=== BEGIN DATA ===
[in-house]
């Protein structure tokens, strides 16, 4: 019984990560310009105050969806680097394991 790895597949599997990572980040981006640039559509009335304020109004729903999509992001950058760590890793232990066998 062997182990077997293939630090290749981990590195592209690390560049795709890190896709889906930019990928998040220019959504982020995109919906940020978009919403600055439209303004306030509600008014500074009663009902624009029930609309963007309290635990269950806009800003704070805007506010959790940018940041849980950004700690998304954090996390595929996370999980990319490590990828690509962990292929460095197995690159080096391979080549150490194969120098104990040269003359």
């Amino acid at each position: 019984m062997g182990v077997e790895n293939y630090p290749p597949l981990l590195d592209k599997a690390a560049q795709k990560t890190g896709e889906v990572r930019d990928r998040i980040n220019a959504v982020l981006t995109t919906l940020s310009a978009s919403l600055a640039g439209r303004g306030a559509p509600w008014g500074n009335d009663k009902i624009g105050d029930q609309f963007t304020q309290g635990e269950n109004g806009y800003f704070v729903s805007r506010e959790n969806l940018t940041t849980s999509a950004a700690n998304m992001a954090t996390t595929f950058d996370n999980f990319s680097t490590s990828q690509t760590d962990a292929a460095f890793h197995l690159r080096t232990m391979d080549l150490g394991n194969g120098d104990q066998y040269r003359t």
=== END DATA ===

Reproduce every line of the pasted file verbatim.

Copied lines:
[in-house]
């Protein structure tokens, strides 16, 4: 019984990560310009105050969806680097394991 790895597949599997990572980040981006640039559509009335304020109004729903999509992001950058760590890793232990066998 062997182990077997293939630090290749981990590195592209690390560049795709890190896709889906930019990928998040220019959504982020995109919906940020978009919403600055439209303004306030509600008014500074009663009902624009029930609309963007309290635990269950806009800003704070805007506010959790940018940041849980950004700690998304954090996390595929996370999980990319490590990828690509962990292929460095197995690159080096391979080549150490194969120098104990040269003359």
């Amino acid at each position: 019984m062997g182990v077997e790895n293939y630090p290749p597949l981990l590195d592209k599997a690390a560049q795709k990560t890190g896709e889906v990572r930019d990928r998040i980040n220019a959504v982020l981006t995109t919906l940020s310009a978009s919403l600055a640039g439209r303004g306030a559509p509600w008014g500074n009335d009663k009902i624009g105050d029930q609309f963007t304020q309290g635990e269950n109004g806009y800003f704070v729903s805007r506010e959790n969806l940018t940041t849980s999509a950004a700690n998304m992001a954090t996390t595929f950058d996370n999980f990319s680097t490590s990828q690509t760590d962990a292929a460095f890793h197995l690159r080096t232990m391979d080549l150490g394991n194969g120098d104990q066998y040269r003359t």